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18 Responses to A Gentle Introduction to Data Visualization Methods in Python

  1. Anthony The Koala June 10, 2018 at 9:40 pm #

    Dear Dr Jason,
    I would like to make a remark on the “plot” and “scatter” functions.
    While you can get the equivalent plots using the “plot” and “scatter” for example:

    The “plot” and “scatter” may not be interchangeable. For example

    While there is some semblance of the scatterplot in the plot, it is still difficult to see a line plot. The problem gets worse if the y values are not in time series order. The following demonstrates this:

    Thank you,
    Anthony of Sydney

  2. Rajasekhar Thiruthuvaraj February 5, 2019 at 6:15 pm #

    Could you please confirm if the syntax is
    import matplotlib import pyplot
    from matplotlib import pyplot

    • Jason Brownlee February 6, 2019 at 7:40 am #


      Thanks, fixed the typo.

  3. Hassan farooq March 8, 2019 at 4:05 am #

    Please guide me a little bit more about how to understand correlation matrix? Which features are positively correlated and which are negatively? How to select features from correlation matrix?

    If you know about any course or any stuff then please share with me.


  4. Deepthi Umesh April 18, 2019 at 2:05 am #

    Hi Jason,

    I am so thankful that I received very good feedback and response earlier.
    I have done some data collection having 5-6 features and labelled it myself.
    I would like to do supervised learning using random forest .
    Is dataset having 200 observations or instances too less for training?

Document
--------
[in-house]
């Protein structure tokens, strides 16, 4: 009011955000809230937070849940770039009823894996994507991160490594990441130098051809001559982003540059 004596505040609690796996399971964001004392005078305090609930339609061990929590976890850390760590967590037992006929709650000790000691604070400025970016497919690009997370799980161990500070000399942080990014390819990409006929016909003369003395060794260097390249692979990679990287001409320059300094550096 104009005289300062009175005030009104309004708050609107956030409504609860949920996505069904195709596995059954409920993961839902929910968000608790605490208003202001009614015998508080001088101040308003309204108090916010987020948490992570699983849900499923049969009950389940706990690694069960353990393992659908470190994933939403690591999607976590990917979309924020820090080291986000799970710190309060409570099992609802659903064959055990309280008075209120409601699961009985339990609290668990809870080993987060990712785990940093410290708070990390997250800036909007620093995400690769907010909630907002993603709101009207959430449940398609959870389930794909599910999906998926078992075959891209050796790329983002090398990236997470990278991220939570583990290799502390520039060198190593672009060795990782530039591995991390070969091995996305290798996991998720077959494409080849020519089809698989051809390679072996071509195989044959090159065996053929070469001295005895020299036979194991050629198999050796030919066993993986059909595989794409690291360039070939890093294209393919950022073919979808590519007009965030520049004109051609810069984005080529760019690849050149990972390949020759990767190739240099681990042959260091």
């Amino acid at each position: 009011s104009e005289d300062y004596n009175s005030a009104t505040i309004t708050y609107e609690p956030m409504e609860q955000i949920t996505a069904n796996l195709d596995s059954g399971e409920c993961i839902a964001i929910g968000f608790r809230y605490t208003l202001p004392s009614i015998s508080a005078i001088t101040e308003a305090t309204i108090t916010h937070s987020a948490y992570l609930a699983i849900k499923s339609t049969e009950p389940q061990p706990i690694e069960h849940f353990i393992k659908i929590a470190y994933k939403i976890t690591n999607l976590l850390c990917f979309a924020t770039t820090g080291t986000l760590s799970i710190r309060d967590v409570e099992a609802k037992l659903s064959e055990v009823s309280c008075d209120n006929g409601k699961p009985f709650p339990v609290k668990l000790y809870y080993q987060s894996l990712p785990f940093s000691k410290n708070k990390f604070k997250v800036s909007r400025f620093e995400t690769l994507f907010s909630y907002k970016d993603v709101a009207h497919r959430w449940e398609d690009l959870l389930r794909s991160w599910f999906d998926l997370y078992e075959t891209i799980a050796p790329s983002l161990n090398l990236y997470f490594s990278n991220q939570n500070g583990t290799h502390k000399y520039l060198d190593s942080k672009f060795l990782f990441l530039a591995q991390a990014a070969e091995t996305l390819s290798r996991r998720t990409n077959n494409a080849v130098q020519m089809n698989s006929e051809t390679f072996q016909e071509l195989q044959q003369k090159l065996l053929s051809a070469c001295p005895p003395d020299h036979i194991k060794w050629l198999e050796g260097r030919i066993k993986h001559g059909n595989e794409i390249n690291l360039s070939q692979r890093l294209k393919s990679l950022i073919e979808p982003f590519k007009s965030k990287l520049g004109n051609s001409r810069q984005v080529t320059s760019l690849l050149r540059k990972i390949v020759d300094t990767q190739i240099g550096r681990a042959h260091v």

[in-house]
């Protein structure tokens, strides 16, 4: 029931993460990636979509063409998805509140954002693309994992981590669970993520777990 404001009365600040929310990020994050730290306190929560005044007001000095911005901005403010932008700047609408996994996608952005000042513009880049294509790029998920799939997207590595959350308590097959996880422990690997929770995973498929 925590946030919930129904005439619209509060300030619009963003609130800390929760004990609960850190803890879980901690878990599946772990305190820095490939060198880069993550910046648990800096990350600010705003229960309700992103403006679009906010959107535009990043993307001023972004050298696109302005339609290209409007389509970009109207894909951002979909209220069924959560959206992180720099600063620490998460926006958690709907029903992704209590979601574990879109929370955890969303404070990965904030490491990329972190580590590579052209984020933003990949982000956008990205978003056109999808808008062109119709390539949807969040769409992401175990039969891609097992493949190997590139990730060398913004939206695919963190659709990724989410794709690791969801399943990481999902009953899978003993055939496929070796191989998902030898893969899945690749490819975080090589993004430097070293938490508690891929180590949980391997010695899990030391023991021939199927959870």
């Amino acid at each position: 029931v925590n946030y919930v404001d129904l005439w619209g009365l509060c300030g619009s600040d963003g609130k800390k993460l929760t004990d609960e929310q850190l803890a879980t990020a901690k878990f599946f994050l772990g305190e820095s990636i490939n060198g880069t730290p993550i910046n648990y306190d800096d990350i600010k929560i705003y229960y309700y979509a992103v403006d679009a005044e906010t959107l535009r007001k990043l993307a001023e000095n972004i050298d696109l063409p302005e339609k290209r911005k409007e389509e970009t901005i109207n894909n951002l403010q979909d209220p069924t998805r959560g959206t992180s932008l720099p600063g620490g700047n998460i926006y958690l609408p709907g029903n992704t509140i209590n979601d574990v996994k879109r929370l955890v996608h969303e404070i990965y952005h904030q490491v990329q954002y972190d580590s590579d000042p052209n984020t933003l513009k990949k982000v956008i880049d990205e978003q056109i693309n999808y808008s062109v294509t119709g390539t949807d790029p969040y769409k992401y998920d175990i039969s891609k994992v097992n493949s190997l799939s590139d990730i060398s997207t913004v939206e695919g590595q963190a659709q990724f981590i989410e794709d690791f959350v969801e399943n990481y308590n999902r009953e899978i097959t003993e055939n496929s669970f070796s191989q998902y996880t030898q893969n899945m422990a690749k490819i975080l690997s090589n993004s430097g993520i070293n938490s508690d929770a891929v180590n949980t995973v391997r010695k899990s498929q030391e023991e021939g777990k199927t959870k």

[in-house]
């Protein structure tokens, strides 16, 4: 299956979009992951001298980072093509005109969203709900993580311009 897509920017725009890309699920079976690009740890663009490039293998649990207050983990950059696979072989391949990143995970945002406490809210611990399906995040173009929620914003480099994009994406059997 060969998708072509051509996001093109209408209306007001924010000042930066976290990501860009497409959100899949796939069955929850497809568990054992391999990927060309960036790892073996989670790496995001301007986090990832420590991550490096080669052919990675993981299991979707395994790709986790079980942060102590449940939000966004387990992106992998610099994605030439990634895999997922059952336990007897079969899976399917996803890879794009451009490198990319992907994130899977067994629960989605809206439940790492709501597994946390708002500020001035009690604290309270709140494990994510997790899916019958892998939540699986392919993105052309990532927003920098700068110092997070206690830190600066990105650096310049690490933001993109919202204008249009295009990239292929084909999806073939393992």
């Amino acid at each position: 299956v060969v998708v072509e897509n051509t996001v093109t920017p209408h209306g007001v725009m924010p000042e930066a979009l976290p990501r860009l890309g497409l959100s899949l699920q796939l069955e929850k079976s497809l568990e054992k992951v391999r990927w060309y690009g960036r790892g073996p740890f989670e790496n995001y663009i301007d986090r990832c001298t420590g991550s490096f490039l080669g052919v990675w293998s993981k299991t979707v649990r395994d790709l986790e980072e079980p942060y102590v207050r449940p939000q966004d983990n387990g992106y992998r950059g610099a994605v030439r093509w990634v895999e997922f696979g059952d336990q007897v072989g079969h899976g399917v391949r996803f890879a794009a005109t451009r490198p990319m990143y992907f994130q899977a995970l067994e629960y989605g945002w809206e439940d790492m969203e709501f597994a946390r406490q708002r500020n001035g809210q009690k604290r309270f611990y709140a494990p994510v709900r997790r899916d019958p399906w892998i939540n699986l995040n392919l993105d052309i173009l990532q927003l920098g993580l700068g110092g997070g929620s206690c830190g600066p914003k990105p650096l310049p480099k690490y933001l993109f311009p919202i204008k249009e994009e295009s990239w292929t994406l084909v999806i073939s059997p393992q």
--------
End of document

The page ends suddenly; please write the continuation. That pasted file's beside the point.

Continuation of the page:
Kindly suggest a a good ml algo for small dataset .


    • Jason Brownlee April 18, 2019 at 8:49 am #


      Perhaps develop some models and evaluate how sensitive the models are to the size of the training dataset for your specific problem.

  5. Elavarasan July 7, 2019 at 11:17 pm #

    I did not understand clearly below code

    # consistent interval for x-axis
    x = [x*0.1 for x in range(100)]
    # function of x for y-axis
    y = sin(x)
    # create line plot
    pyplot.plot(x, y)

    could you suggest any other resources to clear this?
    give me some information about to start mathematical studies in ML.

  6. maryam September 5, 2019 at 8:54 am #

    Hi Jason,
    I am really grateful for the useful tutorial.

    but when I applied the “Scatter Plot” command on a dataset which contains 100 samples, the illustrated plot shows me just 75 points ( circles illustrated with blue).
    Is there anything wrong with it?
    I am really looking forward to your answer.

  7. Karen Angeles September 16, 2019 at 1:55 pm #

    This is very informative. I guess a little practice would help me get used to this. Thank you for sharing your knowledge.

  8. John Wade October 24, 2019 at 4:13 pm #

    Thank you for this! Sorry for such a basic question, but where are you running these Python scripts so that they display the visualizations? I’ve been learning Python on the command prompt and using Visual Studio Code, but there doesn’t seem to be anywhere to view the visualizations.

  9. Amit Nikhade September 1, 2020 at 8:08 pm #

    How can we know, which visualization to use when and why?

    • Jason Brownlee September 2, 2020 at 6:27 am #

      Each visualization is for a specific type of data or answers a specific question.

      Start with your data and a question, then choose accordingly.